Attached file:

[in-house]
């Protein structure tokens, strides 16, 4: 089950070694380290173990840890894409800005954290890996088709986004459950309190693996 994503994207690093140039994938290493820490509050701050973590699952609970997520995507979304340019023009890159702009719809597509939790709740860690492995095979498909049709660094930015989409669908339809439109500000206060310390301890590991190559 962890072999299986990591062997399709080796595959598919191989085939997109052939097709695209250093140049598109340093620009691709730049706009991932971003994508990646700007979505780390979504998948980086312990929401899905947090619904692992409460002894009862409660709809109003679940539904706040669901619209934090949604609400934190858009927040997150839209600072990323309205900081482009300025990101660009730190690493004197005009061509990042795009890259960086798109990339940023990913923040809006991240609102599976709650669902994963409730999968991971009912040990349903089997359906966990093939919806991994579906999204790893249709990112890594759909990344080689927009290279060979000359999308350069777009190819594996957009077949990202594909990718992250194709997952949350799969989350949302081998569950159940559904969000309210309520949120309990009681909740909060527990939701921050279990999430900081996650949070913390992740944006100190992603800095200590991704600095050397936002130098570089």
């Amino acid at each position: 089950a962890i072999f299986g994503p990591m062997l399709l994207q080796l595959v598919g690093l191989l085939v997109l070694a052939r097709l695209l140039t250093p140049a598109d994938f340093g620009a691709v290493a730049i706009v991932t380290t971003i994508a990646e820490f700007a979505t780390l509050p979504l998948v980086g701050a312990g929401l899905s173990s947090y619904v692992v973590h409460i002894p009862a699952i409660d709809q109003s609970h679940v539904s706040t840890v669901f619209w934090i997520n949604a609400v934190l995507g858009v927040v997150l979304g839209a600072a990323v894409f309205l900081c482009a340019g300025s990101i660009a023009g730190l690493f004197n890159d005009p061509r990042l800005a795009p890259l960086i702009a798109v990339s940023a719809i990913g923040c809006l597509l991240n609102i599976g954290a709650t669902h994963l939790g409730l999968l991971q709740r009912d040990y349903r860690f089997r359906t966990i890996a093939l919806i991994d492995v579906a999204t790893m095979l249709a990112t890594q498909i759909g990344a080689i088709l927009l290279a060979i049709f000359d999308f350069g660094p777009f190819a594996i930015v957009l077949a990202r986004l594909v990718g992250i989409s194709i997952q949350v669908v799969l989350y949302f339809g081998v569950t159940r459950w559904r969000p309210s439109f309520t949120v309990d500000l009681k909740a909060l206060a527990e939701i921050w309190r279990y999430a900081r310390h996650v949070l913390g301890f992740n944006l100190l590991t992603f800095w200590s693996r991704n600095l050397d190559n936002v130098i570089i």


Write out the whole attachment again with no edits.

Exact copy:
[in-house]
């Protein structure tokens, strides 16, 4: 089950070694380290173990840890894409800005954290890996088709986004459950309190693996 994503994207690093140039994938290493820490509050701050973590699952609970997520995507979304340019023009890159702009719809597509939790709740860690492995095979498909049709660094930015989409669908339809439109500000206060310390301890590991190559 962890072999299986990591062997399709080796595959598919191989085939997109052939097709695209250093140049598109340093620009691709730049706009991932971003994508990646700007979505780390979504998948980086312990929401899905947090619904692992409460002894009862409660709809109003679940539904706040669901619209934090949604609400934190858009927040997150839209600072990323309205900081482009300025990101660009730190690493004197005009061509990042795009890259960086798109990339940023990913923040809006991240609102599976709650669902994963409730999968991971009912040990349903089997359906966990093939919806991994579906999204790893249709990112890594759909990344080689927009290279060979000359999308350069777009190819594996957009077949990202594909990718992250194709997952949350799969989350949302081998569950159940559904969000309210309520949120309990009681909740909060527990939701921050279990999430900081996650949070913390992740944006100190992603800095200590991704600095050397936002130098570089």
């Amino acid at each position: 089950a962890i072999f299986g994503p990591m062997l399709l994207q080796l595959v598919g690093l191989l085939v997109l070694a052939r097709l695209l140039t250093p140049a598109d994938f340093g620009a691709v290493a730049i706009v991932t380290t971003i994508a990646e820490f700007a979505t780390l509050p979504l998948v980086g701050a312990g929401l899905s173990s947090y619904v692992v973590h409460i002894p009862a699952i409660d709809q109003s609970h679940v539904s706040t840890v669901f619209w934090i997520n949604a609400v934190l995507g858009v927040v997150l979304g839209a600072a990323v894409f309205l900081c482009a340019g300025s990101i660009a023009g730190l690493f004197n890159d005009p061509r990042l800005a795009p890259l960086i702009a798109v990339s940023a719809i990913g923040c809006l597509l991240n609102i599976g954290a709650t669902h994963l939790g409730l999968l991971q709740r009912d040990y349903r860690f089997r359906t966990i890996a093939l919806i991994d492995v579906a999204t790893m095979l249709a990112t890594q498909i759909g990344a080689i088709l927009l290279a060979i049709f000359d999308f350069g660094p777009f190819a594996i930015v957009l077949a990202r986004l594909v990718g992250i989409s194709i997952q949350v669908v799969l989350y949302f339809g081998v569950t159940r459950w559904r969000p309210s439109f309520t949120v309990d500000l009681k909740a909060l206060a527990e939701i921050w309190r279990y999430a900081r310390h996650v949070l913390g301890f992740n944006l100190l590991t992603f800095w200590s693996r991704n600095l050397d190559n936002v130098i570089i």